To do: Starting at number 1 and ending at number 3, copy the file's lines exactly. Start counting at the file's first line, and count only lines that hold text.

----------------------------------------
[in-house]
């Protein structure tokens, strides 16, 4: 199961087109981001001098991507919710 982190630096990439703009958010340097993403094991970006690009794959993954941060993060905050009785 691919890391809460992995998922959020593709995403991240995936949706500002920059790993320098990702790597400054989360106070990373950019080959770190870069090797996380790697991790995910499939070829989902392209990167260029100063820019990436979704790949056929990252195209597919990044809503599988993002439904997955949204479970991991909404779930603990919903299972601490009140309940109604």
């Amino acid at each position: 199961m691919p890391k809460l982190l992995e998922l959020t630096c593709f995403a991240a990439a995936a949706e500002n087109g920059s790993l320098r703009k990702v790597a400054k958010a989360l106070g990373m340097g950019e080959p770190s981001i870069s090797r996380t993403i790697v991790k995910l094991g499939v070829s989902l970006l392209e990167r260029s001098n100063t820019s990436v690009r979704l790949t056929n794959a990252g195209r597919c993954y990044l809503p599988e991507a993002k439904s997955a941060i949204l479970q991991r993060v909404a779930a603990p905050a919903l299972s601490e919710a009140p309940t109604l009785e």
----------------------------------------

[in-house]
């Protein structure tokens, strides 16, 4: 199961087109981001001098991507919710 982190630096990439703009958010340097993403094991970006690009794959993954941060993060905050009785 691919890391809460992995998922959020593709995403991240995936949706500002920059790993320098990702790597400054989360106070990373950019080959770190870069090797996380790697991790995910499939070829989902392209990167260029100063820019990436979704790949056929990252195209597919990044809503599988993002439904997955949204479970991991909404779930603990919903299972601490009140309940109604």
């Amino acid at each position: 199961m691919p890391k809460l982190l992995e998922l959020t630096c593709f995403a991240a990439a995936a949706e500002n087109g920059s790993l320098r703009k990702v790597a400054k958010a989360l106070g990373m340097g950019e080959p770190s981001i870069s090797r996380t993403i790697v991790k995910l094991g499939v070829s989902l970006l392209e990167r260029s001098n100063t820019s990436v690009r979704l790949t056929n794959a990252g195209r597919c993954y990044l809503p599988e991507a993002k439904s997955a941060i949204l479970q991991r993060v909404a779930a603990p905050a919903l299972s601490e919710a009140p309940t109604l009785e």